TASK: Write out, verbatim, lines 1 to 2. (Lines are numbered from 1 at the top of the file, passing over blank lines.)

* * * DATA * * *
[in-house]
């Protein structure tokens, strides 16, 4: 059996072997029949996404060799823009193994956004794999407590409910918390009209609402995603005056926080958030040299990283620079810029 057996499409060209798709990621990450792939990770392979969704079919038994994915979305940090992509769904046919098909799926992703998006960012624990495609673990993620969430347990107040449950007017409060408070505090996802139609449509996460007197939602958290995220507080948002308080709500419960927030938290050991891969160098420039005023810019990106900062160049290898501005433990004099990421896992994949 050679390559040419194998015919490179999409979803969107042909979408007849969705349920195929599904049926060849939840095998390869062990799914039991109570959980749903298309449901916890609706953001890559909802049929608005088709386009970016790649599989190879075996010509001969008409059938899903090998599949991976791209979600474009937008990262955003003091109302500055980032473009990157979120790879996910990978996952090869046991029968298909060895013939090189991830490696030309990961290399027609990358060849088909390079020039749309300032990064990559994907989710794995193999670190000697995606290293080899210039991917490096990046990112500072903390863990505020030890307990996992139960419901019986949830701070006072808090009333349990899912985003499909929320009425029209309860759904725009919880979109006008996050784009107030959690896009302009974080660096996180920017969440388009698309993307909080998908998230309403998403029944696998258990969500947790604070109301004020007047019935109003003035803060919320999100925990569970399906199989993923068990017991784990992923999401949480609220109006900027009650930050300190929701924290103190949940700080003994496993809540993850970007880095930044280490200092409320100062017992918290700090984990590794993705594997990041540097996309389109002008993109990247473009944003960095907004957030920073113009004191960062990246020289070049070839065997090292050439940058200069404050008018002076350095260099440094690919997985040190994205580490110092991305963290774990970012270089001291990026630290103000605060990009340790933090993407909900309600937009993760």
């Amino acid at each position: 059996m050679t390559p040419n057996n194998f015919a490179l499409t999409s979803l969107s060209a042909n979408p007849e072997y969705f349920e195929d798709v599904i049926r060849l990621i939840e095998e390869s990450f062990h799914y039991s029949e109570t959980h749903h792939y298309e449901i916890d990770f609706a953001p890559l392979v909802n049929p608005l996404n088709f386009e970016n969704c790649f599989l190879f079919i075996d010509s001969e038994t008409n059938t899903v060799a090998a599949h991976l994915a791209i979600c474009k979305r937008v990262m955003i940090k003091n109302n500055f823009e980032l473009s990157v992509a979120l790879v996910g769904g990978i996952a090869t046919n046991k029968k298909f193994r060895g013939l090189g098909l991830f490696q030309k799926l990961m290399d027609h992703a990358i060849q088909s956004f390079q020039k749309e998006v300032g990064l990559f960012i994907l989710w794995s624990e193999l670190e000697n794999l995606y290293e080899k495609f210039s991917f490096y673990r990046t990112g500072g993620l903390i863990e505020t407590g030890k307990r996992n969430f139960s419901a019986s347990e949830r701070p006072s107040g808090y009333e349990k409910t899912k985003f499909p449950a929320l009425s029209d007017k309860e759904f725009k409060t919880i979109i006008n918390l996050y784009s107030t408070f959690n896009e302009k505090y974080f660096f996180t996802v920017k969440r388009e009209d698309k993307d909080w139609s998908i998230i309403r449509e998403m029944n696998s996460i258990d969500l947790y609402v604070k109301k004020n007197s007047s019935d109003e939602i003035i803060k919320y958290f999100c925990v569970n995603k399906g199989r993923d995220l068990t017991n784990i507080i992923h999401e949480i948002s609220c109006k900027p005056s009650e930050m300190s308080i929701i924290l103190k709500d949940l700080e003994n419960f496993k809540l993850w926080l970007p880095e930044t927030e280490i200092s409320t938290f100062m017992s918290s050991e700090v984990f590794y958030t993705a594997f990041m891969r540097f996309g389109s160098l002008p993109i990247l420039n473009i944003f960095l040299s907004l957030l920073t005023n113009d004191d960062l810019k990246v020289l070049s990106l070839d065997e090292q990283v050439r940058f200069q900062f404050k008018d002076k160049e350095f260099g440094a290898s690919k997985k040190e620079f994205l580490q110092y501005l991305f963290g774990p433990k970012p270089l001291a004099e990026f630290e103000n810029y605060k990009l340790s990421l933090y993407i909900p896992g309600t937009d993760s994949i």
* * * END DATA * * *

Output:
[in-house]
């Protein structure tokens, strides 16, 4: 059996072997029949996404060799823009193994956004794999407590409910918390009209609402995603005056926080958030040299990283620079810029 057996499409060209798709990621990450792939990770392979969704079919038994994915979305940090992509769904046919098909799926992703998006960012624990495609673990993620969430347990107040449950007017409060408070505090996802139609449509996460007197939602958290995220507080948002308080709500419960927030938290050991891969160098420039005023810019990106900062160049290898501005433990004099990421896992994949 050679390559040419194998015919490179999409979803969107042909979408007849969705349920195929599904049926060849939840095998390869062990799914039991109570959980749903298309449901916890609706953001890559909802049929608005088709386009970016790649599989190879075996010509001969008409059938899903090998599949991976791209979600474009937008990262955003003091109302500055980032473009990157979120790879996910990978996952090869046991029968298909060895013939090189991830490696030309990961290399027609990358060849088909390079020039749309300032990064990559994907989710794995193999670190000697995606290293080899210039991917490096990046990112500072903390863990505020030890307990996992139960419901019986949830701070006072808090009333349990899912985003499909929320009425029209309860759904725009919880979109006008996050784009107030959690896009302009974080660096996180920017969440388009698309993307909080998908998230309403998403029944696998258990969500947790604070109301004020007047019935109003003035803060919320999100925990569970399906199989993923068990017991784990992923999401949480609220109006900027009650930050300190929701924290103190949940700080003994496993809540993850970007880095930044280490200092409320100062017992918290700090984990590794993705594997990041540097996309389109002008993109990247473009944003960095907004957030920073113009004191960062990246020289070049070839065997090292050439940058200069404050008018002076350095260099440094690919997985040190994205580490110092991305963290774990970012270089001291990026630290103000605060990009340790933090993407909900309600937009993760």